California gold

Granville Redmond’s landscapes provide a window into California’s forgotten past

Impressionist painter Granville Redmond captured more than just poppies.

Impressionist painter Granville Redmond captured more than just poppies.

Photo courtesy of the Crocker Art Museum

The Eloquent Palette runs through May 17. The Crocker Art Museum, 216 O St. For more info, visit

“‘Alas,’ he writes, ‘people will not buy them. They all seem to want poppies,’” Granville Redmond said to Arthur Miller of the Los Angeles Times in 1931.

He may best be remembered for his paintings of the “Golden State” flower, but the California impressionist did much more than paint colorful landscapes laden with orange blossoms.

Now, in his first solo exhibition in more than 30 years, The Eloquent Palette will open at the Crocker Art Museum on Jan. 26 and will feature more than 80 works by Redmond, his largest show yet.

“He was certainly the best wildflower painter in their natural environments in California,” says Scott Shields, Crocker’s chief curator.

Redmond was born in Philadelphia in 1871. By 2 1/2 he lost his hearing to scarlet fever, and at 8 he was enrolled in what was called at the time, the California Institution for the Education of the Deaf, Dumb and Blind in Berkeley, where he began to study art. “He did his talking through his art, he would say,” Shields says.

In 1890, Redmond left the Berkeley Institute and enrolled in classes at the California School of Design, and within three years left for Paris.

It was there that he painted “Matin d’Hiver,” which depicts a simple barge floating on the Seine on a misty winter morning. The scene is ghostly and sparse, split nearly in half by the horizon; each brick and ripple and distant purple building are applied with loose broad pigments. Above the horizon, the sky is transformed into a blanket of muted greens and grey.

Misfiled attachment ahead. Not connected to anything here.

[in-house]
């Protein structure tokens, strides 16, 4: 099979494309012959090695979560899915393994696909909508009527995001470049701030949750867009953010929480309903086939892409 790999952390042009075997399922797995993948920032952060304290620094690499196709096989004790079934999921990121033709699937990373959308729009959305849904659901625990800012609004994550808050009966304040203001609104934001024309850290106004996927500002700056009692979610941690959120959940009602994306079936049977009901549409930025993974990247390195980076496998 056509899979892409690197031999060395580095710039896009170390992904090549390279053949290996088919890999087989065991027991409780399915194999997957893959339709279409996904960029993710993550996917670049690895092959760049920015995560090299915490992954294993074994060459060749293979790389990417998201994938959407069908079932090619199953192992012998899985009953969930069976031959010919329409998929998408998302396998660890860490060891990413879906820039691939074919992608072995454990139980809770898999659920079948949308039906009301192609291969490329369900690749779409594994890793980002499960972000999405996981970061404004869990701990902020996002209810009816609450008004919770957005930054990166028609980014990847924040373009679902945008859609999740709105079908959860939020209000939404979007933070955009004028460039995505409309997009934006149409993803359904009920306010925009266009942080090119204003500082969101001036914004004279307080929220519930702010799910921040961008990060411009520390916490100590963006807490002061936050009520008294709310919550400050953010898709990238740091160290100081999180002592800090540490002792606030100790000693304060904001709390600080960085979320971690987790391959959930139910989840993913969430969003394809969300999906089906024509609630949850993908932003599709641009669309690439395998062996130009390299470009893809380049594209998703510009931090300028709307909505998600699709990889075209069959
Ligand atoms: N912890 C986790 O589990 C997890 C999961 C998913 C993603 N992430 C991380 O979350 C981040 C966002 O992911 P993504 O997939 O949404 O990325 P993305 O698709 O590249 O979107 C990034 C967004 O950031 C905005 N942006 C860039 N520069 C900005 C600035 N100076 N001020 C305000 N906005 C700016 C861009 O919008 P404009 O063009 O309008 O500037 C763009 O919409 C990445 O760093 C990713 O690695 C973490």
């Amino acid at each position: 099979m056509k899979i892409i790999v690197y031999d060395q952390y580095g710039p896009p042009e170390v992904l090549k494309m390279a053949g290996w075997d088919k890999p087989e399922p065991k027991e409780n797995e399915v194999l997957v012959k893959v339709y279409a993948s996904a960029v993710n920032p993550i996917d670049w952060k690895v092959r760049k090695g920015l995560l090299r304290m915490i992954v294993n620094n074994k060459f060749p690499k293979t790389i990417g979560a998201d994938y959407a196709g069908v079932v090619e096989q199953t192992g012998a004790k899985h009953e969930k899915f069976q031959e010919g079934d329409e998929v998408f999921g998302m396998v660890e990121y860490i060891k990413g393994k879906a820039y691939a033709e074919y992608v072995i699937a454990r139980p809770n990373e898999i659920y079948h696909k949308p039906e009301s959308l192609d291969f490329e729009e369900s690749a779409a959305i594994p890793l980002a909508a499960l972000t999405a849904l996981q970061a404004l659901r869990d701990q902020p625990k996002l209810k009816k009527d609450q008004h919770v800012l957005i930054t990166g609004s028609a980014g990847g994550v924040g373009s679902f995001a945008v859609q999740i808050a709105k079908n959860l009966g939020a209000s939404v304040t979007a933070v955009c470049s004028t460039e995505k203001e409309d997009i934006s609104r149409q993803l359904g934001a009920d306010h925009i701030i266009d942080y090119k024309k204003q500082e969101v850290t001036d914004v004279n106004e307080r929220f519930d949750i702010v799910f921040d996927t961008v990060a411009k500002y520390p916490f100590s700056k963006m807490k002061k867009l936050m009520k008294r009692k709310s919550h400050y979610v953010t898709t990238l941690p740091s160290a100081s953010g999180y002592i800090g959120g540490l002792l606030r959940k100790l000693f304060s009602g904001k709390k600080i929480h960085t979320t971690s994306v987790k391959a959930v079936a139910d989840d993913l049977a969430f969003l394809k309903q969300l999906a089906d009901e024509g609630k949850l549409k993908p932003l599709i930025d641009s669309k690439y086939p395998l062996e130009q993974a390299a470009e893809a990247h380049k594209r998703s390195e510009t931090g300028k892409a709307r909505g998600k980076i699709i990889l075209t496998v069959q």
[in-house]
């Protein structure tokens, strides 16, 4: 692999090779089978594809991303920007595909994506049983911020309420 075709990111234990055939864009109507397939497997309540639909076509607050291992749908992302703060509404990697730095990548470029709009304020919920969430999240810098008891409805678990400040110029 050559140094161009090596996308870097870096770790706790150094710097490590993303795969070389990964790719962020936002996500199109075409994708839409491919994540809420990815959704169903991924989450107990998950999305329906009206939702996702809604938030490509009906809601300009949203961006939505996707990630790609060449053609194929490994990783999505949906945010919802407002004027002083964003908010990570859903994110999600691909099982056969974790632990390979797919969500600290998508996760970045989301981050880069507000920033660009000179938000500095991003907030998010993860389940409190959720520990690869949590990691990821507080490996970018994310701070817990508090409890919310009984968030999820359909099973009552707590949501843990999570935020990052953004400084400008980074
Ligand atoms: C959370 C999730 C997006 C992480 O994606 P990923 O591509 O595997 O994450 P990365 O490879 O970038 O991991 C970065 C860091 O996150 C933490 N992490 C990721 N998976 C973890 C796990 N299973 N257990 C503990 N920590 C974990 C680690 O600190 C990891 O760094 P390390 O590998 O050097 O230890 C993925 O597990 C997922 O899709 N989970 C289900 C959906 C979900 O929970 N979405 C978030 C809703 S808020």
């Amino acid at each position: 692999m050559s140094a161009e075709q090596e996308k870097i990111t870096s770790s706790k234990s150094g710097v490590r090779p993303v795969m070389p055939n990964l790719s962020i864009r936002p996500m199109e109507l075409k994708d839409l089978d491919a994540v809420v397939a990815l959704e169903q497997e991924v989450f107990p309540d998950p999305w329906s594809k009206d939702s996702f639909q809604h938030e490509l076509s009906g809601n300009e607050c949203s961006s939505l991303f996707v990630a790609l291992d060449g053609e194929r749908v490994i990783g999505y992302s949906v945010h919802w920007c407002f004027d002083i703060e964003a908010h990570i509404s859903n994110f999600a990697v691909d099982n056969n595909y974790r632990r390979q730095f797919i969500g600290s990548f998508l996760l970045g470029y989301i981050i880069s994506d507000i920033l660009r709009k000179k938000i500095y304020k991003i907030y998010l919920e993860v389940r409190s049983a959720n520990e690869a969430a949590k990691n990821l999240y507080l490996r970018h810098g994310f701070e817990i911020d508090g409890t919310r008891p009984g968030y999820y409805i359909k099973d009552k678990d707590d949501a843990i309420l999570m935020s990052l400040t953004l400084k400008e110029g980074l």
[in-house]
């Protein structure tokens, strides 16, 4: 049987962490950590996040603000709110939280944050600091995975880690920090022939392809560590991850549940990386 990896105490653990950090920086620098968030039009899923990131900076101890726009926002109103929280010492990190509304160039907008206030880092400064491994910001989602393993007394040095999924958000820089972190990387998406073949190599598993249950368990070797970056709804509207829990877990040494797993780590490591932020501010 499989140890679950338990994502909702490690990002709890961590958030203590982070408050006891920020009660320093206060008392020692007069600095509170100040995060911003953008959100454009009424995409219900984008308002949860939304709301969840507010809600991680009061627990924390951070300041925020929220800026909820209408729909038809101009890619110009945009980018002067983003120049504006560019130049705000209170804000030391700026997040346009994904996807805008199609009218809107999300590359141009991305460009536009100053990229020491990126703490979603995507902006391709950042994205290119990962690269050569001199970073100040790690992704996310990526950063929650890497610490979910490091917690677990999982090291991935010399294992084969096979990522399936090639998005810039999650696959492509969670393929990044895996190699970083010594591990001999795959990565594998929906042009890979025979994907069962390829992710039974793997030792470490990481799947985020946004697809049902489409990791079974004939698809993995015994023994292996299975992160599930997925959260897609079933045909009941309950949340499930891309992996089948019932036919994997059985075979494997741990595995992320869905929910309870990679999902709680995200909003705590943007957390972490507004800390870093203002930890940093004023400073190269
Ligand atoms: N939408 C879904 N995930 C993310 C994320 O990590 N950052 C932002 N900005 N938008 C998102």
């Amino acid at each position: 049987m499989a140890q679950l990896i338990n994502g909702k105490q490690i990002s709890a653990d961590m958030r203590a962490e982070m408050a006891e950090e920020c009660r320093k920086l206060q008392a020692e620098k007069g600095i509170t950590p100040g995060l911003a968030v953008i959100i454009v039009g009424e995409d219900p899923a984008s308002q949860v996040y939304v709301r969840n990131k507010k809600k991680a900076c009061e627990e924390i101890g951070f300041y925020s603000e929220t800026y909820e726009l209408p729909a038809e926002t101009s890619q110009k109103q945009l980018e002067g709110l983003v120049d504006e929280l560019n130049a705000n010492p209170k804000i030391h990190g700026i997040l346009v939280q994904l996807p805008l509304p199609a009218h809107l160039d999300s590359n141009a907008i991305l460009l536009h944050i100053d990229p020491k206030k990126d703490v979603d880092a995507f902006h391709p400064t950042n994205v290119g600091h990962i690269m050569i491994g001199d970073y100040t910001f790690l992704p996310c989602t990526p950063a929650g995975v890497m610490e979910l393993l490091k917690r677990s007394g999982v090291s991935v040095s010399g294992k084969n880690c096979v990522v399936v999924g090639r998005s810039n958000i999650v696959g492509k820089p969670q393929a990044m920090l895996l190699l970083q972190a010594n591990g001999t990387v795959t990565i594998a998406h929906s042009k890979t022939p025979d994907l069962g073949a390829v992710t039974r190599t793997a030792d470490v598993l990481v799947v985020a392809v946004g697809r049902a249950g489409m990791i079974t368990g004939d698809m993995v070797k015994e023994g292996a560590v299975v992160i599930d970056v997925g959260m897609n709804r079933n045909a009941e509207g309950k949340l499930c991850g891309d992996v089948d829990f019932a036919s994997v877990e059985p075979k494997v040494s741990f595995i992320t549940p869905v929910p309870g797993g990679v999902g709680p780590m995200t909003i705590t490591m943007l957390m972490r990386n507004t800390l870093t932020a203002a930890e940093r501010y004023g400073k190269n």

Redmond stayed in Paris for two more years, obsessed with winning a prize at the Paris Salon, but he never did. He returned to California in 1898, destitute and depressed.

That same year, he opened his own studio in Los Angeles and began signing his pieces as Granville Redmond, marking a new direction in his life.

He painted across California through the early 20th century, beginning the work that he would become most recognized for—the California poppies.

His 1911 “Pond with Poppies” shows a small, undulating landscape dotted with a few short trees, some bushes and a blue pond. Though the trees and sky are painted with muted tones, a bright tract of golden yellow and orange wildflowers peeking over a tiny hill makes everything come alive on the canvas.

Redmond worked tirelessly painting the landscapes of California. They were not only an important part of the California Impressionist movement, but also testaments to the state’s changes since his time.

In a 1920 painting of Catalina Island, heavy strokes of color create a picture of Sugarloaf Rock as a steamer pushes through the water. Like all of Redmond’s work, the scene is sparse and impressionistic; the warm tones of the large land mass are solid and unmovable. You won’t find Sugarloaf Rock in the real world anymore.

To make room for a new casino in 1928, gum industrialist William Wrigley had workers haul in dynamite to destroy the natural landmark, as it would have blocked views of the open ocean.

“You look at these paintings now, and you think how much has been lost in California,” Shields says. “You look at Menlo Park and all those in San Jose, in Southern California, Los Angeles, and think, ’What is this landscape now?’ It’s a strip mall probably.”